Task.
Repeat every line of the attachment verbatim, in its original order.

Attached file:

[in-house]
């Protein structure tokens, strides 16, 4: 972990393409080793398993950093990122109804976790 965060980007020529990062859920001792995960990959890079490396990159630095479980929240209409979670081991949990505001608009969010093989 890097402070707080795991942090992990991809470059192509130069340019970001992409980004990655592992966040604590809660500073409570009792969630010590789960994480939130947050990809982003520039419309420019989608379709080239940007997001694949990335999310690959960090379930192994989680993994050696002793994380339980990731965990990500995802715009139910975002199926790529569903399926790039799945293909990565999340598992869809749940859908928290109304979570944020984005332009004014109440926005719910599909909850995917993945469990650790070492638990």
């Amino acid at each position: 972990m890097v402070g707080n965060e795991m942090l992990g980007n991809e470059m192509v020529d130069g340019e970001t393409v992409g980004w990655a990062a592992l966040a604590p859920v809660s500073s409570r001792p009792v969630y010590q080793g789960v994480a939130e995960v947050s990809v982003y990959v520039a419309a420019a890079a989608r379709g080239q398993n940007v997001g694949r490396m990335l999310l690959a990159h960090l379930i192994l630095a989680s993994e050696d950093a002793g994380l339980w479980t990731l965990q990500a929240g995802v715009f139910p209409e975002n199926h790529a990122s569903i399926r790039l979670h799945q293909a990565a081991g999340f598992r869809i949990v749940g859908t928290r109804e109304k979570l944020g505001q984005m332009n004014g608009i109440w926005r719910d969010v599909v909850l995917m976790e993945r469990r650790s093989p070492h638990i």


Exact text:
[in-house]
């Protein structure tokens, strides 16, 4: 972990393409080793398993950093990122109804976790 965060980007020529990062859920001792995960990959890079490396990159630095479980929240209409979670081991949990505001608009969010093989 890097402070707080795991942090992990991809470059192509130069340019970001992409980004990655592992966040604590809660500073409570009792969630010590789960994480939130947050990809982003520039419309420019989608379709080239940007997001694949990335999310690959960090379930192994989680993994050696002793994380339980990731965990990500995802715009139910975002199926790529569903399926790039799945293909990565999340598992869809749940859908928290109304979570944020984005332009004014109440926005719910599909909850995917993945469990650790070492638990």
């Amino acid at each position: 972990m890097v402070g707080n965060e795991m942090l992990g980007n991809e470059m192509v020529d130069g340019e970001t393409v992409g980004w990655a990062a592992l966040a604590p859920v809660s500073s409570r001792p009792v969630y010590q080793g789960v994480a939130e995960v947050s990809v982003y990959v520039a419309a420019a890079a989608r379709g080239q398993n940007v997001g694949r490396m990335l999310l690959a990159h960090l379930i192994l630095a989680s993994e050696d950093a002793g994380l339980w479980t990731l965990q990500a929240g995802v715009f139910p209409e975002n199926h790529a990122s569903i399926r790039l979670h799945q293909a990565a081991g999340f598992r869809i949990v749940g859908t928290r109804e109304k979570l944020g505001q984005m332009n004014g608009i109440w926005r719910d969010v599909v909850l995917m976790e993945r469990r650790s093989p070492h638990i």